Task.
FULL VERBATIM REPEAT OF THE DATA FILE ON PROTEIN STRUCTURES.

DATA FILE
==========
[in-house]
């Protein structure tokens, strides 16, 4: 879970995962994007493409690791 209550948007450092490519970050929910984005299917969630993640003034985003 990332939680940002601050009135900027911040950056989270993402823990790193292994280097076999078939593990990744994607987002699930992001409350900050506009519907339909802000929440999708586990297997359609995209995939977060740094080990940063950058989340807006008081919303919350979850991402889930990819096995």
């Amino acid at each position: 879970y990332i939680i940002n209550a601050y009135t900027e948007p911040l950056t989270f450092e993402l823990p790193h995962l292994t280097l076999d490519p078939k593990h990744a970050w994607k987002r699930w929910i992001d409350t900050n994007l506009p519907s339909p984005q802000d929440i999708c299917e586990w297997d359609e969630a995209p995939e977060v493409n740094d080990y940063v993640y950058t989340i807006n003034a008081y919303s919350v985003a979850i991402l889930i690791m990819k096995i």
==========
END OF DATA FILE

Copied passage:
[in-house]
């Protein structure tokens, strides 16, 4: 879970995962994007493409690791 209550948007450092490519970050929910984005299917969630993640003034985003 990332939680940002601050009135900027911040950056989270993402823990790193292994280097076999078939593990990744994607987002699930992001409350900050506009519907339909802000929440999708586990297997359609995209995939977060740094080990940063950058989340807006008081919303919350979850991402889930990819096995």
């Amino acid at each position: 879970y990332i939680i940002n209550a601050y009135t900027e948007p911040l950056t989270f450092e993402l823990p790193h995962l292994t280097l076999d490519p078939k593990h990744a970050w994607k987002r699930w929910i992001d409350t900050n994007l506009p519907s339909p984005q802000d929440i999708c299917e586990w297997d359609e969630a995209p995939e977060v493409n740094d080990y940063v993640y950058t989340i807006n003034a008081y919303s919350v985003a979850i991402l889930i690791m990819k096995i």